Quoted in “Marcus Garvey Life and Lessons” Garvey urged his followers to: “Tear from your walls, all pictures that glorify other races. Tear up and burn every bit of propaganda that does not carry your idea of things. Treat them as trash. When you go to the cinema and you see the glorification of others in the pictures don't accept it; don't believe it to be true. Instead, visualize yourself achieving whatever is presented, and if possible, organize your propaganda to that effect. You should always match propaganda with propaganda. Have your own newspapers, your own artists, your own sculptors, your own pulpits, your own platforms, print your own books and show your own motion pictures and sculpture your own subjects. Never accept your subjects as of another race, but glorify all the good in yourselves. Keep your home free and clear of alien objects, on other races of glorification, otherwise your children will grow up to adore and glorify other people. Put in the place of others the heroes and noble characters of your own race.”

Garvey’s words, thoughts and philosophies have influenced generations of Pan-Africanists including leaders like El Hajj Malik El Shabazz (Malcolm X,) Dr Martin Luther King Jr, Kwame Ture (Stokely Carmichael), Nelson Mandela, Kwame Nkrumah, Julius Nyerere, Jomo Kenyatta, Alhaji Ahmed Sekou Toure and Patrice Lumumba. Garvey also influenced artists including Bob Marley, Burning Spear, Max Romeo, Stevie Wonder, Paul Robeson and Fela Anikulapo Kuti. Garvey, Burning Spear (Winston Rodney) and Bob Marley share a connection because of their birthplace, St Ann Parish in Jamaica.

Marley and Rodney have both paid tribute to Garvey in their work. The lyrics of Marley’s “Redemption Song” come from a speech Garvey gave in Nova Scotia, Canada on October 1, 1937. The speech was published in Garvey’s Black Man magazine, Vol. 3, no. 10 (July 1938.) “We are going to emancipate ourselves from mental slavery because whilst others might free the body, none but ourselves can free the mind. Mind is your only ruler, sovereign. The man who is not able to develop and use his mind is bound to be the slave of the other man who uses his mind to good advantage.”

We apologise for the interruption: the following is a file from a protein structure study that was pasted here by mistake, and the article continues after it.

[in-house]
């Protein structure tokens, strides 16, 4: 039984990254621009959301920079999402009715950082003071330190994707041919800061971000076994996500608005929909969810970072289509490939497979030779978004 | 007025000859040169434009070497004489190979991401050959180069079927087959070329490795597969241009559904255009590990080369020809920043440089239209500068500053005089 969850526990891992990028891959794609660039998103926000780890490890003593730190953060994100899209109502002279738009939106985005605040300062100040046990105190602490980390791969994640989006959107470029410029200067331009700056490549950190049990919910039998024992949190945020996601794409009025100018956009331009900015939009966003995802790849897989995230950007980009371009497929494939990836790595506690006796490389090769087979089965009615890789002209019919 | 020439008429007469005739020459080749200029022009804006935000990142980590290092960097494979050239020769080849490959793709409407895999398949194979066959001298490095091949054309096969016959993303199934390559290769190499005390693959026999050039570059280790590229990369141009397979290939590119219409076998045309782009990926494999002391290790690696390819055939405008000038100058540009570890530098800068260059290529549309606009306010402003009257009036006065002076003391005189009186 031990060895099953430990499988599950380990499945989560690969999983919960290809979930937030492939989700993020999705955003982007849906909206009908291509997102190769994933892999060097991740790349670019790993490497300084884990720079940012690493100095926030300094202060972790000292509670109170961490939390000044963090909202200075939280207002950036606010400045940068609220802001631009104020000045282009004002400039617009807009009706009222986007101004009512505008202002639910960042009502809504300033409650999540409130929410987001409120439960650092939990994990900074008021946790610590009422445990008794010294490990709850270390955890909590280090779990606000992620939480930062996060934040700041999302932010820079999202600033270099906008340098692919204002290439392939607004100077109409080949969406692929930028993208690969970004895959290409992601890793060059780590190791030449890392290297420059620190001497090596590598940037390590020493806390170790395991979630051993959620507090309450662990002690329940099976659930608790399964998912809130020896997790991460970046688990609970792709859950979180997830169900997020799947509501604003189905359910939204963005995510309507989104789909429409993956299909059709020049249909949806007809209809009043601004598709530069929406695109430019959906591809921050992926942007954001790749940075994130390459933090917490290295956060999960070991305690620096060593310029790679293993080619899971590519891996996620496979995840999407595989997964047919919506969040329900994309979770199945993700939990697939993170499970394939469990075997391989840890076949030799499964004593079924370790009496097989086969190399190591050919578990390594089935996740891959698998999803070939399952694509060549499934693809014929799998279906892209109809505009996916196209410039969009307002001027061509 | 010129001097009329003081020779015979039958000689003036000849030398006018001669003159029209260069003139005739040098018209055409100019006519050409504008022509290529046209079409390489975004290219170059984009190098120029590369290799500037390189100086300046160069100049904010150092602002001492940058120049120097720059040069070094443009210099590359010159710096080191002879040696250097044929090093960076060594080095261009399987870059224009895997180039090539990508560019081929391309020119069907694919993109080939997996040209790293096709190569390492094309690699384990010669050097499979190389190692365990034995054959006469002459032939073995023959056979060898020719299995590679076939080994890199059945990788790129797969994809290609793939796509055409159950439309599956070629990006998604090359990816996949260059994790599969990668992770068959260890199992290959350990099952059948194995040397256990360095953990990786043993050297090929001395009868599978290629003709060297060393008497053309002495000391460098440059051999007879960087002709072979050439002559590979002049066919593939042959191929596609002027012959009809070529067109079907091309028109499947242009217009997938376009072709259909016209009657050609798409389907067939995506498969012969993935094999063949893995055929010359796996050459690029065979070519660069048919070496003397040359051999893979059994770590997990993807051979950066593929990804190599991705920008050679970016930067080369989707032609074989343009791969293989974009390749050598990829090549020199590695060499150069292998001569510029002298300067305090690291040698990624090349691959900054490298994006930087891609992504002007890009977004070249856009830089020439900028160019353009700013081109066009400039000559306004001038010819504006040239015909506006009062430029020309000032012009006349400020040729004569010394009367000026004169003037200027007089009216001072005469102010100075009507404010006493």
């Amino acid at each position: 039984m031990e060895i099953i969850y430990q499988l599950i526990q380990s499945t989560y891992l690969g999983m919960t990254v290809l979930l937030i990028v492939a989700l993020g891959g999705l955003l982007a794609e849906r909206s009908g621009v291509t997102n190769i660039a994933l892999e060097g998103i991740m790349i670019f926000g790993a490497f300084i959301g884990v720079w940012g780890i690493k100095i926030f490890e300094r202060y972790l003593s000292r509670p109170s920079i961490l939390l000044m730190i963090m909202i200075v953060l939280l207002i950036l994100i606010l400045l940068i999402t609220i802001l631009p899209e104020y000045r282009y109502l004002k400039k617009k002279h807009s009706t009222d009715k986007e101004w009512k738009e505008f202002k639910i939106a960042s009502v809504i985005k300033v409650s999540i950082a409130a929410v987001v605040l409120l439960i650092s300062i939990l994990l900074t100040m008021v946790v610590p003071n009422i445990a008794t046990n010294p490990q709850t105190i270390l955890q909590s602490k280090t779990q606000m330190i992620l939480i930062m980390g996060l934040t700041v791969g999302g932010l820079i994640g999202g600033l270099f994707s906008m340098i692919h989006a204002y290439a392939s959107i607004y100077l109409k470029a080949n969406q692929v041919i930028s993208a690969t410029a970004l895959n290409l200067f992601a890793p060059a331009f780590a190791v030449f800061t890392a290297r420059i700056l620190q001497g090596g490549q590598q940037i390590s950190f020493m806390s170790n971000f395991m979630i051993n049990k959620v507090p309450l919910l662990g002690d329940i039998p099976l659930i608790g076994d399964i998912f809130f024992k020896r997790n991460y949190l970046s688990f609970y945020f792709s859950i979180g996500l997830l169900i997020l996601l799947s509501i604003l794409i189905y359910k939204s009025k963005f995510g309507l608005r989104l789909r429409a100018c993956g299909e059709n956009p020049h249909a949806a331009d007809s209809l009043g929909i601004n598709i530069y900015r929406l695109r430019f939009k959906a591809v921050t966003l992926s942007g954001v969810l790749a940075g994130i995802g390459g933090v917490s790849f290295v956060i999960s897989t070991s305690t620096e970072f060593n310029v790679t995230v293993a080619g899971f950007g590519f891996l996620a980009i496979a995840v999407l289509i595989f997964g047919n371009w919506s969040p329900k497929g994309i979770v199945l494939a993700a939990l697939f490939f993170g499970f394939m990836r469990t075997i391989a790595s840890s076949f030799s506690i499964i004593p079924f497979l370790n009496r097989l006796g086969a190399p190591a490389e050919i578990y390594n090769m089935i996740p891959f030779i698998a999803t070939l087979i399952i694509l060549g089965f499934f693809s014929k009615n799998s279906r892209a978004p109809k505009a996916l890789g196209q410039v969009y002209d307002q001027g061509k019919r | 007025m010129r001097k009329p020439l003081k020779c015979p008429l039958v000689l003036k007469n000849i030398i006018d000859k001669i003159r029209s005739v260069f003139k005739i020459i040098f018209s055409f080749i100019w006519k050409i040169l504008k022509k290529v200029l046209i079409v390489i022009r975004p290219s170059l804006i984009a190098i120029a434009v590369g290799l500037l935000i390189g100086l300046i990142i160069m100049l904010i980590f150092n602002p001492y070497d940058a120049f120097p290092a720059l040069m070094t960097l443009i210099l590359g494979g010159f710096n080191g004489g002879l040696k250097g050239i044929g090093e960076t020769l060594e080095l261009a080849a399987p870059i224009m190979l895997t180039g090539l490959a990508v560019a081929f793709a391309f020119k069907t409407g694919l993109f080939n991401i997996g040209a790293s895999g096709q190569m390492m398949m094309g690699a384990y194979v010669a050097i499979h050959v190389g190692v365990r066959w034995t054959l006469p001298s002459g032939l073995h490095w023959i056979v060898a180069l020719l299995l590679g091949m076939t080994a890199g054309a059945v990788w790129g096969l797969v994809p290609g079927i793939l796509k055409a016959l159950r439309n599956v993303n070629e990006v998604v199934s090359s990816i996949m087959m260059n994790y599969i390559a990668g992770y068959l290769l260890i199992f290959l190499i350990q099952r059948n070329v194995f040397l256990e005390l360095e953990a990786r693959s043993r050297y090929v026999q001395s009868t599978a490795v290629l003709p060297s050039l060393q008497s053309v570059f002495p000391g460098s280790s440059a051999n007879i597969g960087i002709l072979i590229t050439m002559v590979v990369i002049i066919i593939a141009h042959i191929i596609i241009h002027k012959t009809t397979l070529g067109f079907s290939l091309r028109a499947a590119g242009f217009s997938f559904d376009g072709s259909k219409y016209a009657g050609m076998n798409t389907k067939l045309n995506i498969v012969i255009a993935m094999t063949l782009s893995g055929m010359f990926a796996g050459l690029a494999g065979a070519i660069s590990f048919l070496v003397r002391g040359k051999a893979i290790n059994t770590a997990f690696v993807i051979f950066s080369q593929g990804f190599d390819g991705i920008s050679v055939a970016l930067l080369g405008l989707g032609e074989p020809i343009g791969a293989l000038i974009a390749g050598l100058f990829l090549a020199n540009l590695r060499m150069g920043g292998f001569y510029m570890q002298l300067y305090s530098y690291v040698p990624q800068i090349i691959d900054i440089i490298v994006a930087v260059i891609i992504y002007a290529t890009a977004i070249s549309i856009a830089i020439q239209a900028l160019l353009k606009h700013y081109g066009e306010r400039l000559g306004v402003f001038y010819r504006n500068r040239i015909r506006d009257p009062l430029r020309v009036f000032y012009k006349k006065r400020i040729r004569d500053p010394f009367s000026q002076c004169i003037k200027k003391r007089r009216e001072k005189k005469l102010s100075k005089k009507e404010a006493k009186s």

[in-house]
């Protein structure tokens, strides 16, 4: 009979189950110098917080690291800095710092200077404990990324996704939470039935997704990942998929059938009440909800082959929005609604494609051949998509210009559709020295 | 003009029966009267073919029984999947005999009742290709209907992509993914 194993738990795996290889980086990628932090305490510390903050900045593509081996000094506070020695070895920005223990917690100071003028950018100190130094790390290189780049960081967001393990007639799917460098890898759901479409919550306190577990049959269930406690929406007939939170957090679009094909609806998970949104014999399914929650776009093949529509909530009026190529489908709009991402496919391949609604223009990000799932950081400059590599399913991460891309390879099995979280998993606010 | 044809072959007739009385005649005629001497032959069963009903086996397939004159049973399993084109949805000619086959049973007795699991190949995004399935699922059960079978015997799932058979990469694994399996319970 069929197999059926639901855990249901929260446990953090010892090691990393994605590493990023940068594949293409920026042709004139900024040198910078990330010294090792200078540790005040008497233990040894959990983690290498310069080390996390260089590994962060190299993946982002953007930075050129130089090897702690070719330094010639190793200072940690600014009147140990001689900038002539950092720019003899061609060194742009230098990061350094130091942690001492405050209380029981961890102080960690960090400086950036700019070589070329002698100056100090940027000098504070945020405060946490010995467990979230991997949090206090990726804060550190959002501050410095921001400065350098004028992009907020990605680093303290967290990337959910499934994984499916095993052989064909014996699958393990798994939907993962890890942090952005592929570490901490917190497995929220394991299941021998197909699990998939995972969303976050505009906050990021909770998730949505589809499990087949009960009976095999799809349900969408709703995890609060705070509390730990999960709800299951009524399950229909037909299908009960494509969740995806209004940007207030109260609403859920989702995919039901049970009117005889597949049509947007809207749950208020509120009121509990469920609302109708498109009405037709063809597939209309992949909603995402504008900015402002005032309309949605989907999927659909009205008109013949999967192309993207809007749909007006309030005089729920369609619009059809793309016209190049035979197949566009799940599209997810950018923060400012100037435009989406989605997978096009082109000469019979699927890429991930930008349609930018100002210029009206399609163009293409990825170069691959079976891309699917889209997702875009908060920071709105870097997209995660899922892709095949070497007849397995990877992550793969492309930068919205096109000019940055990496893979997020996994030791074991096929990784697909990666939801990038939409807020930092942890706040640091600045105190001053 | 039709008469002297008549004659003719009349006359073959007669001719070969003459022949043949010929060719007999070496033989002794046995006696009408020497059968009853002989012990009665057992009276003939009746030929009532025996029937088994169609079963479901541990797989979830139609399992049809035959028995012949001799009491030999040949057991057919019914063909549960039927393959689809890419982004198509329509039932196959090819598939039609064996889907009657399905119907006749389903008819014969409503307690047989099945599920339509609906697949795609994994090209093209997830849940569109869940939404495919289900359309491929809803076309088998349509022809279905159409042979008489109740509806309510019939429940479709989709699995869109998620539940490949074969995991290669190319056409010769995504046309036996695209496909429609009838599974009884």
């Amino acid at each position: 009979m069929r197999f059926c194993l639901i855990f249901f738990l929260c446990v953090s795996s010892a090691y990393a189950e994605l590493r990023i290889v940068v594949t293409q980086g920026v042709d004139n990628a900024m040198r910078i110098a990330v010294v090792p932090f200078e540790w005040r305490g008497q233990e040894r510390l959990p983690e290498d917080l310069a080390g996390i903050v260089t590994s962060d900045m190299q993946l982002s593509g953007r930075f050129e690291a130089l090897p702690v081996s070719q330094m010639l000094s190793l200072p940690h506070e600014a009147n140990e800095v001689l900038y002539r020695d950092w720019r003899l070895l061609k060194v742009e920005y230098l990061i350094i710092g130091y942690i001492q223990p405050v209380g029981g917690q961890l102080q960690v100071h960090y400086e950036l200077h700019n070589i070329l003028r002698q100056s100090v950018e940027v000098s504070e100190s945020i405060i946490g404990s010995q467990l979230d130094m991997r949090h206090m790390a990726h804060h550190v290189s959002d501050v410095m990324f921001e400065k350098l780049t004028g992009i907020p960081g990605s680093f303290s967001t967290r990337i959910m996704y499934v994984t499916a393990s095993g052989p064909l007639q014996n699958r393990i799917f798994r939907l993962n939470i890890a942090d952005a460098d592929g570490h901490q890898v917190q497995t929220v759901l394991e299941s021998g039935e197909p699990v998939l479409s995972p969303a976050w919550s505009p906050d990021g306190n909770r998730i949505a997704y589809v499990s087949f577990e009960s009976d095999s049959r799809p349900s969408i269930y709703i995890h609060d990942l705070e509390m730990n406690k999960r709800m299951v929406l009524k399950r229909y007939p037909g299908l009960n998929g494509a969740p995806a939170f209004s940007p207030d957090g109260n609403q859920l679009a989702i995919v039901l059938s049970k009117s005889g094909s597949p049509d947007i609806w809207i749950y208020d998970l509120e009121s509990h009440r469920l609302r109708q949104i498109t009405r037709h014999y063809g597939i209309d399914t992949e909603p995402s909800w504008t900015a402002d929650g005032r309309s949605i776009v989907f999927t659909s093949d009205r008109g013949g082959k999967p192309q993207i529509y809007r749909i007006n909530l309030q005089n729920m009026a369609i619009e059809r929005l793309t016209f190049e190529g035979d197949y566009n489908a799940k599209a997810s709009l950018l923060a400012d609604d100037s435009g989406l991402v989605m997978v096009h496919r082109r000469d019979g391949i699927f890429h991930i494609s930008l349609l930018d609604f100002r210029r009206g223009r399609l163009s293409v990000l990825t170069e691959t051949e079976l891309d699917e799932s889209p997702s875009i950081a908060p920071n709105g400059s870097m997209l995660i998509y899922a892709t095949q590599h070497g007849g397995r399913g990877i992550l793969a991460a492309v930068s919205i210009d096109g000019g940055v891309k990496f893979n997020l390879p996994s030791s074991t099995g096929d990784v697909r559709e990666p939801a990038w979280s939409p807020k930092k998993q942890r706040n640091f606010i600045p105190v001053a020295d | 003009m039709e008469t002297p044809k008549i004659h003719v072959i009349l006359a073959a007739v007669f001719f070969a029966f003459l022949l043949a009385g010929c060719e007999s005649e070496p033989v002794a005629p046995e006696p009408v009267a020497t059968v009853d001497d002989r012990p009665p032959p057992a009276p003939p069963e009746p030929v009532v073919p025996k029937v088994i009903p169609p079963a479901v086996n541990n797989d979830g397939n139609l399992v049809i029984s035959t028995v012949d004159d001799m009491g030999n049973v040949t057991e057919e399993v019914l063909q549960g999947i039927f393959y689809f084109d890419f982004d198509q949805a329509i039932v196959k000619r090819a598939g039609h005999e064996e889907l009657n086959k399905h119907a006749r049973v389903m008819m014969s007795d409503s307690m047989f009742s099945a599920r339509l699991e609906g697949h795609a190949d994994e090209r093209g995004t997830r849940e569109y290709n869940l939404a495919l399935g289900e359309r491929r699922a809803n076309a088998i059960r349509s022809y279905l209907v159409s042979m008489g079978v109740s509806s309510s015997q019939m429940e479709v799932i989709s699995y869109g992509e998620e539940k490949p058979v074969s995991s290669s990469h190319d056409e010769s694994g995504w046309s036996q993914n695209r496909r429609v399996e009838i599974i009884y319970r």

In 1975 Burning Spear released Old Marcus Garvey with these lyrics reminding us never to forget Garvey: “Children, children, children, children Humble yourself and become one day somehow You will remember him you will” Rodney (Burning Spear) named an entire album “Marcus Garvey” with “Old Marcus Garvey” as the title of one of the songs. Garvey’s philosophy is also reflected in Max Romeo’s “Maccabee Version” from his album, "Holy Zion." Max Romeo encourages us to "Give Black God the glory"

Garvey, the first of Jamaica’s seven National Heroes, is admired and has been honoured outside of Jamaica. A statue of Garvey is located on the Harris Promenade, San Fernando, Trinidad, and a bust of Garvey is housed in the Organization of American States' Hall of Heroes in Washington, DC. Nkrumah, who led Ghana to independence from Britain in 1957, named the national shipping line of Ghana the Black Star Line in honour of the shipping line Garvey established as part of his plan to make Africans financially independent. The national flag of Kenya sports the colours (black, red and green) chosen by Garvey as the flag of his United Negro Improvement Association and African Communities (Imperial) League (UNIA-ACL.)

Garvey influenced the Rastafari movement and the establishment of the Kwanzaa celebration. The 1960s, black power and civil rights movements, with the rise of groups like the Black Panther Party and African Americans who were “black and proud”, owe much to the Garvey philosophies and his UNIA-ACL which was established in 1914.